At a recent meeting of the Institute of Mining Engineers (England), reported by Industries and Iron, Mr. J. A. Longden, who delivered the opening address, discussed the problem presented by the rapid exhaustion of the English coal fields. During the last twenty-five years, he said, the output of coal had increased from 120,000,000 to 200,000,000 tons, the ratio of increase being two and a half per cent per annum. Assuming that the increase for the next twenty-five years will only be one and a half per cent, the coal output in 1925 would reach 280,000,000 tons. At such an increasing annual output the commercially workable coal would be practically used up. Mr. Longden suggested the propriety of putting an export duty of sixpence per ton on all coal exported, and finally said: The evidence before them all pointed to one thing—namely, that in fifty years they would practically be dependent on the United States of America for cheap coal, iron, and steel, and when this came about "we or our sons will find out that an alliance with the United States for coaling our navy was imperative." In conclusion, he insisted upon the necessity of taking measures to avoid waste in the coal industry.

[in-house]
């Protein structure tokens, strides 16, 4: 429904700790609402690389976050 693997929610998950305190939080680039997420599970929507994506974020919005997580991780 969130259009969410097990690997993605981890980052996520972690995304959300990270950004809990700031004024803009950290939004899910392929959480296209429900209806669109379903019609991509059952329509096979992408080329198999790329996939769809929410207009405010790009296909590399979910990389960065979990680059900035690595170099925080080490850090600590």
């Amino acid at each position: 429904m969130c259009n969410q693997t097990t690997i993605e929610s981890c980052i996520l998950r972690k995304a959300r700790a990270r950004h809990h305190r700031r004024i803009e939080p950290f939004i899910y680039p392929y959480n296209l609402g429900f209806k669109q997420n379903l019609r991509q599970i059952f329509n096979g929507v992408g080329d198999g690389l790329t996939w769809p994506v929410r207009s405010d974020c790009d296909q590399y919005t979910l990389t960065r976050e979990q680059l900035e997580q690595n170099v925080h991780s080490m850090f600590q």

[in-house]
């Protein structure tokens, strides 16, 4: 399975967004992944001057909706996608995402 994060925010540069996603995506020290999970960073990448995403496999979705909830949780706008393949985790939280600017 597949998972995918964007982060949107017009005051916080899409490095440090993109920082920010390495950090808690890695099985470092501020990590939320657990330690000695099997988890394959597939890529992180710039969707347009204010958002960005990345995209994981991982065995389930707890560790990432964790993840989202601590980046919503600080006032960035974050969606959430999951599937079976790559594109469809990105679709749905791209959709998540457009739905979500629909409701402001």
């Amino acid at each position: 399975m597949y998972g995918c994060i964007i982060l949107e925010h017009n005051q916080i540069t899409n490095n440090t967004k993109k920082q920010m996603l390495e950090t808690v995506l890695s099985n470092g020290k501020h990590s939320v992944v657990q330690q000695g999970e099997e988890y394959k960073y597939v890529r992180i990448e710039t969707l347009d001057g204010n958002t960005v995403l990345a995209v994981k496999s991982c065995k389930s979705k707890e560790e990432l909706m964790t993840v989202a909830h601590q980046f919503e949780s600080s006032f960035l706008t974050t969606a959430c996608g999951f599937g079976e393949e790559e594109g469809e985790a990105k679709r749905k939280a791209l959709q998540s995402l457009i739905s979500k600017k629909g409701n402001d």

The following note is from Nature of May 11th: "At the last meeting of the Anatomical Society of Great Britain and Ireland Dr. Elliot Smith settled a point in the comparative morphology of the brain which at one time was the subject of a heated controversy between Huxley and Owen. In 1861, it may be remembered, Owen maintained that the calcar avis and the calcarine fissure which causes it were characters peculiar to the brain of man, a statement which Huxley showed to be untrue, the formation being well marked in all primate brains. Dr. Elliot Smith has reached the further generalization that the calcar avis is a character shown by all mammalian brains, with the possible exception of the prototherian. He identifies—and the reasons for this identification do not seem capable of refutation—the calcarine fissure of the primate brain with the splenial fissure of the brain of other mammals. This generalization will materially assist in homologizing the primate and unguiculate pallium."